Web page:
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Alice Wheeler

When James Longley isn't shooting obliquely beautiful digital video in Middle East war zones, he's often at Belltown's Uptown Espresso. An ordinary-looking man with an unusual way of speaking—not an accent, exactly, but a distinctive way of bending the occasional vowel—he blends into the coffeehouse crowd, absorbed in his laptop and the international news. At first glance, he doesn't look like the kind of person to whom interesting things happen.

But not very much in Longley's life appears to have happened by chance. First he puts himself in places where interesting things are happening. And then he waits.

Longley was raised by marine biologists on San Juan Island until the age of 16, when he sent himself off to Phillips Academy, Andover. (If you're thinking sent himself?: A clandestine application got him in and a scholarship bulldozed any parental objections.) After high school he spent a semester at college, became restless again, and spent the second semester in Leningrad, the year before Communism fell and the city's name reverted to Saint Petersburg. His impressions: "Leningrad in winter—it's really cold and dark and wild. It was like living in a film set, this almost fictional place."

With a Soviet-manufactured 16mm camera and film stock, and the look of a place unlike anywhere else in the world, Longley edged toward his calling. "For me," he says, "it's difficult to make a film about something that seems really familiar and ordinary." Shooting in an alien landscape, you don't have to work to see things with fresh eyes—or as so often in Longley's films, through the mild, unfocused gaze of a child protagonist.

Returning to the newly capitalist Russia upon graduation, Longley made a film with a school friend called Portrait of Boy with Dog. Though it's shot in Cinemascope on sumptuous black-and-white 35mm film (a grant from Kodak, and a luxury Longley doesn't expect to get his hands on again), the film stakes out one of his trademarks. The main character is a young boy who narrates his story in a wistful voiceover. His status as an orphan makes him a sort of outsider in his native society—giving the film a sense of bewildered detachment that foreign audiences immediately latch on to as their own. This strategy would become particularly helpful when Longley entered more-sensitive political territory. "If you have a child main character," Longley explains, "it's easier for an audience to identify with him immediately. Whatever prejudices or ideas you may have about the society being depicted, you assume that he's innocent of any wrongdoing. Whatever you may feel about a country, about a people, about a religion, and so on, children are above that."

Portrait of Boy with Dog won a Silver Medal at the 1994 Student Academy Awards—giving Longley reason to be optimistic about financing for his next project: a film about the Stalin-era steel-factory town of Magnitogorsk (literally, Magnetic Mountain), nestled in the Ural Mountains in Siberia. More than a decade later, Longley still sounds excited about the "phenomenal industrial landscape, with this grandiose Stalinist factory, incredible pollution, open-hearth furnaces from the '30s..." Magnitogorsk would have made a fantastic title. I mourn its nonexistence on that grounds alone. Despite hanging around the city for two years, teaching English and setting up an internet cafe, Longley never found the necessary funding. He spent another year in Moscow, copyediting an English-language newspaper and working for a TV station. But then the Russian government realized he'd overstayed his visa, and sent him shuttling through a "Byzantine bureaucracy" that gently suggested he get the hell out of there. He returned to the United States and started saving money for his next documentary.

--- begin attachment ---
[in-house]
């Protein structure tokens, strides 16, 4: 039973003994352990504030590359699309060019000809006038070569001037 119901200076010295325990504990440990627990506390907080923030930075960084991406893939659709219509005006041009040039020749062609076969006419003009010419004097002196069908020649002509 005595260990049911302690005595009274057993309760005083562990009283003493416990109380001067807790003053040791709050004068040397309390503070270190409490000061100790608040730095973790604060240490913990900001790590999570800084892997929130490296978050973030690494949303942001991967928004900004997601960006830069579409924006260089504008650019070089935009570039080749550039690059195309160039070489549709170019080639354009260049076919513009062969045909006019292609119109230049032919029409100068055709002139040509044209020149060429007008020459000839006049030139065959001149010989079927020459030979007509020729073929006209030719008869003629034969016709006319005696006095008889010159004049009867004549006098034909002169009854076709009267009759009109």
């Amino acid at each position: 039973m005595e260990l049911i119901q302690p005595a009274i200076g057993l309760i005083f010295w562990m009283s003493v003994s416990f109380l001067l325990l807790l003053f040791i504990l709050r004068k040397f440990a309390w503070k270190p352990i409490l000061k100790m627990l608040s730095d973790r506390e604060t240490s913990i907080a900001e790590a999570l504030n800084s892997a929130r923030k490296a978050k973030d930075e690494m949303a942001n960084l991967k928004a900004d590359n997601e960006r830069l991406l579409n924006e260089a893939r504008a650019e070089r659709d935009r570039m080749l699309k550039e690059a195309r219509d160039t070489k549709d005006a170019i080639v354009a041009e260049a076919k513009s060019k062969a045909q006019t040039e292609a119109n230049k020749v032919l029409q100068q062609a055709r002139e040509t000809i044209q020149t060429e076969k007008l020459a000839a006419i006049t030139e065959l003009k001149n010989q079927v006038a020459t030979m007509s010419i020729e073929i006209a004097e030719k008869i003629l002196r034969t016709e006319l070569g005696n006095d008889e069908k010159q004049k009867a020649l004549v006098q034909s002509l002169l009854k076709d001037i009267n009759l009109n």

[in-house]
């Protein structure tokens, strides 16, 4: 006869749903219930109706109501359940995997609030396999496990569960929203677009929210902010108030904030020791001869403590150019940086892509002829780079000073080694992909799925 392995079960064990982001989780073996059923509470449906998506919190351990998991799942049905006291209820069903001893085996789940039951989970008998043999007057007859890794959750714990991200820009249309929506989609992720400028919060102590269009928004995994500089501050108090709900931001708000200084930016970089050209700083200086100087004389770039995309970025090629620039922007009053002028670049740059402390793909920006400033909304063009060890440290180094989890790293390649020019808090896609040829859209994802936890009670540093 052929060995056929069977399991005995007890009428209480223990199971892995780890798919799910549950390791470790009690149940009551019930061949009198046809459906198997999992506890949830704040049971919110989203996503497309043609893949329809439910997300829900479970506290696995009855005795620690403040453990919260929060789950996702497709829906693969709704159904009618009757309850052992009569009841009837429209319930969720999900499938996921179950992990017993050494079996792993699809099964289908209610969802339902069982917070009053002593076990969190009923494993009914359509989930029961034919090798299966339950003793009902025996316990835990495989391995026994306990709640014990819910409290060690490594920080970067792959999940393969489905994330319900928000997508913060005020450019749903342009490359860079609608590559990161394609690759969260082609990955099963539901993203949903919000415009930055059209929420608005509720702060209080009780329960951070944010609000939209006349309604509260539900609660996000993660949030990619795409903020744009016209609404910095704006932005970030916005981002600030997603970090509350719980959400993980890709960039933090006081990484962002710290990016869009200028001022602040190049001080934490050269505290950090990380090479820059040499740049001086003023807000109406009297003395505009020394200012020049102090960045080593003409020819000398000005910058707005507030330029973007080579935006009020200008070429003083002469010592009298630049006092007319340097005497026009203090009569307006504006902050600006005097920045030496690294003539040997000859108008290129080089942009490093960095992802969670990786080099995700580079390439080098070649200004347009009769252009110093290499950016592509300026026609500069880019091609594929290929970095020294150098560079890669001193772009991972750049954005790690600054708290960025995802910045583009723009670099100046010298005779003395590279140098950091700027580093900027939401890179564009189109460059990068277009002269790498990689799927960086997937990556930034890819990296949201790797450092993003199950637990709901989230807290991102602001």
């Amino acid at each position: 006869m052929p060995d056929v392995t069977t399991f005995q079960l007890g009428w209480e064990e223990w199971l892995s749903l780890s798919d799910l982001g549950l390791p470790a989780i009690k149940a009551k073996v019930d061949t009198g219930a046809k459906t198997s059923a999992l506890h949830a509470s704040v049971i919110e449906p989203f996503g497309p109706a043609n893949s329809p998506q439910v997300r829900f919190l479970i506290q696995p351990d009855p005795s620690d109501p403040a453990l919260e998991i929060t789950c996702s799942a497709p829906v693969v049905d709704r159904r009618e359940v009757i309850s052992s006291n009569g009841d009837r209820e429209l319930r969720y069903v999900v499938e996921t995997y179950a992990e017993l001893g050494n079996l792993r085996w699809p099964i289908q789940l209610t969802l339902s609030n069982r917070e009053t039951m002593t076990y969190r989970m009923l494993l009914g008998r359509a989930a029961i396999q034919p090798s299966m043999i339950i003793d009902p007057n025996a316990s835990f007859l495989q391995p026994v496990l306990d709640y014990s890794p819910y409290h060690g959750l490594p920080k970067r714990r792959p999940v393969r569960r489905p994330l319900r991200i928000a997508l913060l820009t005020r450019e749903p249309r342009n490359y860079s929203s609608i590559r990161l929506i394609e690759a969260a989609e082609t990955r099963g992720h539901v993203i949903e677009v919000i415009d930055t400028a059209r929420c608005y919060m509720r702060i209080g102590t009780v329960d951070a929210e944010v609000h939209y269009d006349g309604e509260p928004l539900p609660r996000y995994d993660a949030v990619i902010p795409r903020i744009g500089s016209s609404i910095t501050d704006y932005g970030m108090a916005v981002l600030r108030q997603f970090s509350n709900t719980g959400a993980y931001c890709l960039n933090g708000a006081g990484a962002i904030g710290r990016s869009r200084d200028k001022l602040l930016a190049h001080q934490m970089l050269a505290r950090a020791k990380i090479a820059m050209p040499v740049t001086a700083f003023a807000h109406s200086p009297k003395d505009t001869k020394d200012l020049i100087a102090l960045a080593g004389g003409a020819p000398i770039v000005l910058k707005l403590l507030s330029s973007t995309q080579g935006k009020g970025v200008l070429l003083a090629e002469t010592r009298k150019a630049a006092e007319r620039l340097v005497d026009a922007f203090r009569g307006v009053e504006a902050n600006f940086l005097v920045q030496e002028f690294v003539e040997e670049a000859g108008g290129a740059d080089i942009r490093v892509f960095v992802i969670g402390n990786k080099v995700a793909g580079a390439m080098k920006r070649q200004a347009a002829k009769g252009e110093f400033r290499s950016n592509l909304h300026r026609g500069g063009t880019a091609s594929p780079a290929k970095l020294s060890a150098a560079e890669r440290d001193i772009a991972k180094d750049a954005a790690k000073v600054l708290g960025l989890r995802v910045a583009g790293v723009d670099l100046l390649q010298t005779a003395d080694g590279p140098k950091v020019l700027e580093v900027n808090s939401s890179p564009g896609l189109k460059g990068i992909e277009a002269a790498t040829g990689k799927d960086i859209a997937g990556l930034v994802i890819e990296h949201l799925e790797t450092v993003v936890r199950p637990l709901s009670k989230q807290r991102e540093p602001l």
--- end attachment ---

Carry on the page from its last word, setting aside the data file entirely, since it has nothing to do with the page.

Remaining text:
Gaza Strip, which premiered at the Seattle Arab & Iranian Film Festival and was picked up for distribution by the Seattle-based Arab Film Distribution (now Typecast Films), provokes searing reactions in almost everyone who sees it. But it's no artless agitdoc. In a review for The Stranger, Sean Nelson wrote, "Two major factors distinguish this almost unbearably powerful documentary, which examines the social and psychological conditions of life in the 28-mile Palestinian territory whose borders are Israel and hell, where bombs, bullets, and gas are as common as Seattle's raindrops. The first is that, unlike most political video journalism, Gaza Strip employs no voiceover, so the subjects are left to speak for themselves while the images coalesce into desolate poetry. The second is that the filmmaker has made no attempt to 'balance' his story with opposing viewpoints; the documentary is adamantly subjective, depicting life only on one side of the wall."

The "adamant subjectivity" that distinguished Gaza Strip—deepening into the sort of psychological portraiture that is rare enough in narrative films, let alone documentaries about the Second Intifada—peels into something truly extraordinary in Iraq in Fragments. The movie, which won directing, cinematography, and editing awards at the 2006 Sundance Film Festival, opens with a stunning lyrical sequence that evokes the pre-war memories of 11-year-old Mohammed: a sweet, illiterate Baghdad kid who works as a mechanic's assistant. Iraq in Fragments is often called cinema verité, but when you watch the film, you don't get the sense you're seeing reality unimpeded. Instead, you feel that you're seeing Iraq through the eyes of individual Iraqis. (Their visions of and for their country are, perhaps needless to say, wildly divergent.) Presciently organized in three separate chapters—Sunni, Shiite, and Kurdish—Iraq in Fragments is the best movie yet about the Iraq war. And it was made by a Seattle filmmaker.